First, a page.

Disinformation Review

The flagship product of the EU vs Disinformation campaign, the Disinformation Review, was launched in November 2015. The Review brings you the latest news articles carrying key examples of how pro-Kremlin disinformation finds its way into the international information space, as well as news and analysis on the topic. The Review focuses on key messages carried in the media, which have been identified as providing a partial, distorted or false view or interpretation and/or spreading key pro-Kremlin messaging. It does not necessarily imply however that the outlet concerned is linked to the Kremlin or pro-Kremlin, or that it has intentionally sought to disinform. The Review analyses messages, not the messenger. If the message is a) false, which is determined by the facts and b) originating and/or in line with usual pro-Kremlin disinformation messaging, it is included in the product. The Review is a compilation of cases from the East Stratcom Task Force’s wide network of contributors and therefore cannot be considered an official EU position.

In the first two years of its existence, the EU vs Disinformation campaign has issued more than 75 Disinformation Review newsletters containing more than 3,300 cases of disinformation messages in 18 different languages. The product is regularly used and quoted by various governments, ministries, state agencies, secret services, researchers, think tanks and journalists across Europe and beyond.

The Disinformation Review is regularly posted on this website, delivered to subscribers’ mailboxes and published on the campaign’s Twitter and Facebook accounts. You can subscribe to the newsletter in English here and in Russian here.

Self-help via pro-Kremlin disinformation

Self-help via pro-Kremlin disinformation

Re-invention is usually about creating the future you want rather than erasing the history you have. That is, unless you’re in the pro-Kremlin disinformation space, where historical revisionism is a favourite tool which seems to have no boundaries.

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German aftermath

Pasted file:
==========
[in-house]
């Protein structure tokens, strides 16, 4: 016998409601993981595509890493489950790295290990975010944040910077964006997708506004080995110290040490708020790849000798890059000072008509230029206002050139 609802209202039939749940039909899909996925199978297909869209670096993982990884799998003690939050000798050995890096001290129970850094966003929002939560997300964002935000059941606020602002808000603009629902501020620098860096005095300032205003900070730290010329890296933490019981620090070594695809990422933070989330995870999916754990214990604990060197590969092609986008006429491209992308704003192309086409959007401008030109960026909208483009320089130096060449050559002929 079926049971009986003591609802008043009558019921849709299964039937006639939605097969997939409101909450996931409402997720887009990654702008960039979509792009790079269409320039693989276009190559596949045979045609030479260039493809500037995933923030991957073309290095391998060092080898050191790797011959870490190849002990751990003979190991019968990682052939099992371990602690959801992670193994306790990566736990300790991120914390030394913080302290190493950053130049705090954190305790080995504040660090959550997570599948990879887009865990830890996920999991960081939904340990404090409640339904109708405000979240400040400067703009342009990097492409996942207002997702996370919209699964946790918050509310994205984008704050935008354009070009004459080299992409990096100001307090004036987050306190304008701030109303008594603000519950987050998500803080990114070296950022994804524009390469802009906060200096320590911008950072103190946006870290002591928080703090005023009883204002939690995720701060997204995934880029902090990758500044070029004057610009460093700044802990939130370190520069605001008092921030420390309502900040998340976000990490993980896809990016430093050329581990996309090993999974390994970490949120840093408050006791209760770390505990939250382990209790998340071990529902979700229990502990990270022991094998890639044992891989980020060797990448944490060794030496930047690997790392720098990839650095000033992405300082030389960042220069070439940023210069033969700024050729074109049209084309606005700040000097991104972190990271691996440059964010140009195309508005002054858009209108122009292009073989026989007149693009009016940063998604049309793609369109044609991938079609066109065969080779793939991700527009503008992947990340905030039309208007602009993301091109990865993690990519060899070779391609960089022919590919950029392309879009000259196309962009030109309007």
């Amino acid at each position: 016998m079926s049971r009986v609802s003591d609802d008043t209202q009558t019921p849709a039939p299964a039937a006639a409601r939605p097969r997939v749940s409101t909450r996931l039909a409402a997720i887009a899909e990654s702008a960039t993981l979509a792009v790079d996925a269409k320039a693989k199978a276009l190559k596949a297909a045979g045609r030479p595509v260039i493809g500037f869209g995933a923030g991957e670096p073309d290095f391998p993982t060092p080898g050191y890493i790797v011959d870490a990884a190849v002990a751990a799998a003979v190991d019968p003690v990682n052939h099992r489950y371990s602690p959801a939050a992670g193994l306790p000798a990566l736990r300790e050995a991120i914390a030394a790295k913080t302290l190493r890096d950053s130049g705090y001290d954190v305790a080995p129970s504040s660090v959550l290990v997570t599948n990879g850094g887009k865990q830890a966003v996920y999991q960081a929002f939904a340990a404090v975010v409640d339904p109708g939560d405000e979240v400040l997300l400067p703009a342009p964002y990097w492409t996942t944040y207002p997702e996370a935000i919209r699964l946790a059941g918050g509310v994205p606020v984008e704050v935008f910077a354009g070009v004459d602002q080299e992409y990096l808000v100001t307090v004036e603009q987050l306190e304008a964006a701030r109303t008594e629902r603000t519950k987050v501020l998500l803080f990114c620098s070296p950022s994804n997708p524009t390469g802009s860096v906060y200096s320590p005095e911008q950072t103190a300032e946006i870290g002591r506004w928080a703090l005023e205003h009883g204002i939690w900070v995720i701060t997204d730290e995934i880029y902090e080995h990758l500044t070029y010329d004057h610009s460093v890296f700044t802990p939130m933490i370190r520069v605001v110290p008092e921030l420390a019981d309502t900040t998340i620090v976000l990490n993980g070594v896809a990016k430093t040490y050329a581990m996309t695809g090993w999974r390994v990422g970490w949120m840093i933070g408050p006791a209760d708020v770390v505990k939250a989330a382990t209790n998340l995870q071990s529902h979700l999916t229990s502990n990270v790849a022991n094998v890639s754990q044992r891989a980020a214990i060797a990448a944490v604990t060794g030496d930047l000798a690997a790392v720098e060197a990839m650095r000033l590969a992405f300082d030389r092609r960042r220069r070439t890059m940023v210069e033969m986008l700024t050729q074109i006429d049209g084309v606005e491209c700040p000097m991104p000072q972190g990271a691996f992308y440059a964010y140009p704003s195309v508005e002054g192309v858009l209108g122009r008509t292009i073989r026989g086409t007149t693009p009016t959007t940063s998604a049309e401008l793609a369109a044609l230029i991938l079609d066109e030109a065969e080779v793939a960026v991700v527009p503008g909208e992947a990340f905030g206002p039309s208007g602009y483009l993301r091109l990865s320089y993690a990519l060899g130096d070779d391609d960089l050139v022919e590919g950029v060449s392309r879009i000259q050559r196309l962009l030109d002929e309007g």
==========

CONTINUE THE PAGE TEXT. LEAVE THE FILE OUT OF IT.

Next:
German aftermath

Less than two weeks ago, elections were held in Germany. And although the election campaigning is over, the disinformation campaign is still ongoing.

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The pro-Kremlin pulp mill

The pro-Kremlin pulp mill

This week, pro-Kremlin propagandists wrapped themselves in red tape. The disinformation was all about official documents and agreements.

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Get ready for pro-Kremlin tinnitus

Get ready for pro-Kremlin tinnitus

One of the basic tools of pro-Kremlin disinformation is to fill the information space with constant noise to confuse the audience – or to at least force it to stop paying attention. A recent target of this method has been The European Centre of Excellence for Countering Hybrid Threats (Hybrid CoE).

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Back to basics

Back to basics

After a summer break from reporting on disinformation we are now back in business, and so are many of the regular disinformation mouthpieces.

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Figure of the Week

Disinfo Review archive

News and analysis archive

Media contact

For all media enquiries,
please contact the EEAS press team

How to contribute?

If you would like to send contributions to the Disinformation Review, please contact the East Stratcom Task Force on disinforeview@euvsdisinfo.eu

Disclaimer

The Disinformation Review focuses on key messages carried in the international information space, which have been identified as providing a partial, distorted or false view or interpretation and/or spreading key pro-Kremlin messaging. It does not necessarily imply, however, that the outlet concerned is linked to the Kremlin or pro-Kremlin, or that it has intentionally sought to disinform. The Review analyses messages, not the messenger. If the message is a) false, which is determined by the facts and b) originating and/or in line with identified pro-Kremlin disinformation messaging, it is included in the product. The Review is a compilation of cases from the East Stratcom Task Force’s wide network of contributors and is therefore not considered an official EU position. Likewise, the news articles are based on the analysis of the East Stratcom Task Force, so information and opinions expressed are not considered an official EU position. Have you found a mistake? Give us your feedback below or send us an e-mail.

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